- The Washington Times - Tuesday, July 15, 2008

New subjects?

“The least imaginative response to this lack of good new subjects is simply to go back to the big lives and do them over — and over — again. You can justify this by an appeal to the idea that each decade (actually, every four years might be nearer) needs its own Dickens or Eleanor of Aquitaine. According to this convenient way of thinking, dressing up old subjects in new clothes becomes playful and postmodern, rather than just desperate.

“Yet Jerry Brotton of Queen Mary, London University … warns against being taken in by this sleight of hand. ‘What often happens is that a perfectly solid biography from 1978 gets rewritten with an eye to the intellectual moment, without the addition of a single bit of new information.’ The result: a George Eliot for the New Labour age (I plead guilty), or a queer Queen Victoria for the noughties, or the six wives of Henry VIII refashioned as the post-feminist heroines from Sex and the City.”

Kathryn Hughes, writing on “The death of life writing,” in the June 28 issue of the Guardian

Fantasy life

“Here’s where we come back to Grand Theft Auto. The idea of this and other games that have now graduated to become ‘interactive arts’ is to put their players in a movie. The things that go on in them - stealing cars, shooting at cops, making drug deals — are things that in real life are wicked, fraught with peril and almost certainly unfamiliar. … Change the context and they become, simply, fun. …

“All the terrors of crime and violence, moral and physical, are taken away. No one need fear being shot at in return or banged up in jail for engaging in such exciting activities — which, in consequence, must become somewhat less exciting.

“That’s why I think those who complain that playing these games will lead people to go out and do the things represented in them are missing the point a little. … The problem is not that people of any age will play these games and then become criminals. The problem is, in a way, that they won’t. If they became criminals they would be forcibly reminded of the moral dimensions of their behavior; when they don’t they can go on living in a fantasy world without any moral dimensions.”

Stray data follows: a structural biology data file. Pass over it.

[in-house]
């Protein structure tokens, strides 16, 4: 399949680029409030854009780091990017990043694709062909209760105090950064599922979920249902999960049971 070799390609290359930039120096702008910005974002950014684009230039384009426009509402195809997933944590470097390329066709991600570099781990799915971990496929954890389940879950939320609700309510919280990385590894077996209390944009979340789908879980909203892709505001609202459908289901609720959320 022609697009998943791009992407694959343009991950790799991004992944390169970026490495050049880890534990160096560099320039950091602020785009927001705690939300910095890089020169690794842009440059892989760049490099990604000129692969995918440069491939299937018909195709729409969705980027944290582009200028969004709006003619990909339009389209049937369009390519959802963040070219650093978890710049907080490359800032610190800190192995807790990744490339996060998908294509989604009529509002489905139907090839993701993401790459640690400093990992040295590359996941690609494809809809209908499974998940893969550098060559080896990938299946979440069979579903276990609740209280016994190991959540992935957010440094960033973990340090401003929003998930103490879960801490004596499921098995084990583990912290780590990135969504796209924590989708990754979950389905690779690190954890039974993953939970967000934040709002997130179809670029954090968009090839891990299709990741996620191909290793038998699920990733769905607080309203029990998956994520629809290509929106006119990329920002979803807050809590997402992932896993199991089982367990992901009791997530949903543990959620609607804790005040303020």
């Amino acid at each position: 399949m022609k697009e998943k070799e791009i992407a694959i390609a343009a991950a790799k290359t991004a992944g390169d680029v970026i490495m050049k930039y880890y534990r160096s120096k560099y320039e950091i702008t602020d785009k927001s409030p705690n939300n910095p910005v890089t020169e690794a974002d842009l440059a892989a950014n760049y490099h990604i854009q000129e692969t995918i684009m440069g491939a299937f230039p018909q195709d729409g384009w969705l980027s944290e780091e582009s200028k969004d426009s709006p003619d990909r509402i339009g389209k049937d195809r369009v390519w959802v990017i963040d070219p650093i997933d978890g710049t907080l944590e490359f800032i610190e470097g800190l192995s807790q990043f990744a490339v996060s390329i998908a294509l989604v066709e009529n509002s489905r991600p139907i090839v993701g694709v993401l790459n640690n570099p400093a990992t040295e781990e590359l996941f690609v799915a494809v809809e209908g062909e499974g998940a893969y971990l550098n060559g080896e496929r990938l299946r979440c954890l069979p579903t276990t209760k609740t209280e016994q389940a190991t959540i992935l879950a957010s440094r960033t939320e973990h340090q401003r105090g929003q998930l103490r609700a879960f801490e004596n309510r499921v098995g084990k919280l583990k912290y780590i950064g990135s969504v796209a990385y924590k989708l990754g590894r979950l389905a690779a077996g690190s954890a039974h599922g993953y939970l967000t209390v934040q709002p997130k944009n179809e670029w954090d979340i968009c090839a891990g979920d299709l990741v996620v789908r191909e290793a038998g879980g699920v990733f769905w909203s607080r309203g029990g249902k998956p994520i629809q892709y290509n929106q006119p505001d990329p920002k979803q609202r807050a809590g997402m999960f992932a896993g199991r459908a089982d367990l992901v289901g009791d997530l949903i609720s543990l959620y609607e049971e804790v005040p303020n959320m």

James Bowman, writing on “Grand Larceny,” at the American Spectator Web site on June 30

Pulses of America

“In this sense, the absolute best parallel to Rush [Limbaugh] in the cultural firmament is probably Jon Stewart, whose Daily Show is to the weltanschauung of bright young East Coast liberals what the Rush Limbaugh Show is to the worldview of their SUV-driving, self-made uncles out in flyover country.

“What does this mean for Rush’s relationship to Republican politics? Just this: In the same way that every ambitious Democratic politician ought to be attuned to how Jon Stewart covers the news, so every right-of-center politico should keep an ear to the portion of the dial where Rush holds forth — because the Limbavian worldview, and the people he speaks for, represents an important (and valuable) slice of American conservatism, and indeed of America itself.”

Ross Douthat, writing on “Rush and the American Right,” at his Atlantic blog July 6

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